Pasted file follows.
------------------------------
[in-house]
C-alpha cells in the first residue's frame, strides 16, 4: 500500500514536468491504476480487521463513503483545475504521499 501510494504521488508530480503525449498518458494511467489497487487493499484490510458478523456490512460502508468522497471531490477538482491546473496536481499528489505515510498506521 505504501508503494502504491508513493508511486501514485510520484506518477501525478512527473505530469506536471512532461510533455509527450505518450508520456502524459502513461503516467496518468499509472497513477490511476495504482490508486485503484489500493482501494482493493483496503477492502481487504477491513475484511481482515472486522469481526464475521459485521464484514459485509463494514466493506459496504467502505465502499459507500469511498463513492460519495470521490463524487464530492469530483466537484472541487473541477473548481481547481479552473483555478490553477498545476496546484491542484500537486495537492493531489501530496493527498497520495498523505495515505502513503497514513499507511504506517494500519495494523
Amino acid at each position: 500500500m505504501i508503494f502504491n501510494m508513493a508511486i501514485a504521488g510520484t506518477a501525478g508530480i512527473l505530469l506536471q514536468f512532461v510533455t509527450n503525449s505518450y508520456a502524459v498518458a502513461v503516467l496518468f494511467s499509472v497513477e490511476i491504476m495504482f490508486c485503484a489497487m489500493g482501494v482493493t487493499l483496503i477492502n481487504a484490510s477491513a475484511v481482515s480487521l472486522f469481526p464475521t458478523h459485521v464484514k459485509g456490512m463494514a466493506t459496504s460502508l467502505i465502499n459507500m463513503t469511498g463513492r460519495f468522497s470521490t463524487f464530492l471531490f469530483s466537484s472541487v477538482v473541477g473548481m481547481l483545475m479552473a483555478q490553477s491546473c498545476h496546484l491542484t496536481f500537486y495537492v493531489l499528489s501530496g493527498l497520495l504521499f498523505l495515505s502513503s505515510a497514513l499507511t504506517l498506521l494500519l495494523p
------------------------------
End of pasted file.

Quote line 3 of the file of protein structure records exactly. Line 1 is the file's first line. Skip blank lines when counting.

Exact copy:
Amino acid at each position: 500500500m505504501i508503494f502504491n501510494m508513493a508511486i501514485a504521488g510520484t506518477a501525478g508530480i512527473l505530469l506536471q514536468f512532461v510533455t509527450n503525449s505518450y508520456a502524459v498518458a502513461v503516467l496518468f494511467s499509472v497513477e490511476i491504476m495504482f490508486c485503484a489497487m489500493g482501494v482493493t487493499l483496503i477492502n481487504a484490510s477491513a475484511v481482515s480487521l472486522f469481526p464475521t458478523h459485521v464484514k459485509g456490512m463494514a466493506t459496504s460502508l467502505i465502499n459507500m463513503t469511498g463513492r460519495f468522497s470521490t463524487f464530492l471531490f469530483s466537484s472541487v477538482v473541477g473548481m481547481l483545475m479552473a483555478q490553477s491546473c498545476h496546484l491542484t496536481f500537486y495537492v493531489l499528489s501530496g493527498l497520495l504521499f498523505l495515505s502513503s505515510a497514513l499507511t504506517l498506521l494500519l495494523p